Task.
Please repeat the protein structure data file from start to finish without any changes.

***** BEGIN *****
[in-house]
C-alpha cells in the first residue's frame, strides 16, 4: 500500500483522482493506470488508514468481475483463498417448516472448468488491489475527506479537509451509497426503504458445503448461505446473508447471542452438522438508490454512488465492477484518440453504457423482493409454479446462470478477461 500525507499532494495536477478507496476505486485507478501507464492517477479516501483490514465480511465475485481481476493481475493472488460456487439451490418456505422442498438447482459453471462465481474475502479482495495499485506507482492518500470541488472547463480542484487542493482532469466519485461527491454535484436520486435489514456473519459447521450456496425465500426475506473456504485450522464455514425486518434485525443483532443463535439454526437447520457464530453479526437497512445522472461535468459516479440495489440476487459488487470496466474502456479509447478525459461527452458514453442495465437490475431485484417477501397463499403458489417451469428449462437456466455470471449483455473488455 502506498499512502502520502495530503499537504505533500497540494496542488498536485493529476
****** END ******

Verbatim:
[in-house]
C-alpha cells in the first residue's frame, strides 16, 4: 500500500483522482493506470488508514468481475483463498417448516472448468488491489475527506479537509451509497426503504458445503448461505446473508447471542452438522438508490454512488465492477484518440453504457423482493409454479446462470478477461 500525507499532494495536477478507496476505486485507478501507464492517477479516501483490514465480511465475485481481476493481475493472488460456487439451490418456505422442498438447482459453471462465481474475502479482495495499485506507482492518500470541488472547463480542484487542493482532469466519485461527491454535484436520486435489514456473519459447521450456496425465500426475506473456504485450522464455514425486518434485525443483532443463535439454526437447520457464530453479526437497512445522472461535468459516479440495489440476487459488487470496466474502456479509447478525459461527452458514453442495465437490475431485484417477501397463499403458489417451469428449462437456466455470471449483455473488455 502506498499512502502520502495530503499537504505533500497540494496542488498536485493529476